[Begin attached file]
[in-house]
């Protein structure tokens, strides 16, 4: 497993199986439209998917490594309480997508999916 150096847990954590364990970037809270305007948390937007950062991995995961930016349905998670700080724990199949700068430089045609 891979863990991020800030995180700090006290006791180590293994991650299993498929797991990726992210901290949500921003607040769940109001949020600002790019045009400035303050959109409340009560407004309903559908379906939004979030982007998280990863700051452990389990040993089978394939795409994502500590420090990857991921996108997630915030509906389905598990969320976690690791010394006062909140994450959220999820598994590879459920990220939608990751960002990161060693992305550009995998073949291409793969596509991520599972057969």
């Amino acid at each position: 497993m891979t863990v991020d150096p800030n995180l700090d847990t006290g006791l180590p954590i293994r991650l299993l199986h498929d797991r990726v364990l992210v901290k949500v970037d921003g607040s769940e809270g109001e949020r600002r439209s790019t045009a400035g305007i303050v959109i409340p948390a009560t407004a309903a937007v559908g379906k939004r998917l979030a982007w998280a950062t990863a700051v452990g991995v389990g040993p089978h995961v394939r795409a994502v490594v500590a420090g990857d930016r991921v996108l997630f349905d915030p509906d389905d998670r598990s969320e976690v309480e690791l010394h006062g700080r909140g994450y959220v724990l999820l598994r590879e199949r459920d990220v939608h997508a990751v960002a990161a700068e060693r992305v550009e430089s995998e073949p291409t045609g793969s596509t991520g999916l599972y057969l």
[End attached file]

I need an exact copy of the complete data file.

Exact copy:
[in-house]
């Protein structure tokens, strides 16, 4: 497993199986439209998917490594309480997508999916 150096847990954590364990970037809270305007948390937007950062991995995961930016349905998670700080724990199949700068430089045609 891979863990991020800030995180700090006290006791180590293994991650299993498929797991990726992210901290949500921003607040769940109001949020600002790019045009400035303050959109409340009560407004309903559908379906939004979030982007998280990863700051452990389990040993089978394939795409994502500590420090990857991921996108997630915030509906389905598990969320976690690791010394006062909140994450959220999820598994590879459920990220939608990751960002990161060693992305550009995998073949291409793969596509991520599972057969």
């Amino acid at each position: 497993m891979t863990v991020d150096p800030n995180l700090d847990t006290g006791l180590p954590i293994r991650l299993l199986h498929d797991r990726v364990l992210v901290k949500v970037d921003g607040s769940e809270g109001e949020r600002r439209s790019t045009a400035g305007i303050v959109i409340p948390a009560t407004a309903a937007v559908g379906k939004r998917l979030a982007w998280a950062t990863a700051v452990g991995v389990g040993p089978h995961v394939r795409a994502v490594v500590a420090g990857d930016r991921v996108l997630f349905d915030p509906d389905d998670r598990s969320e976690v309480e690791l010394h006062g700080r909140g994450y959220v724990l999820l598994r590879e199949r459920d990220v939608h997508a990751v960002a990161a700068e060693r992305v550009e430089s995998e073949p291409t045609g793969s596509t991520g999916l599972y057969l």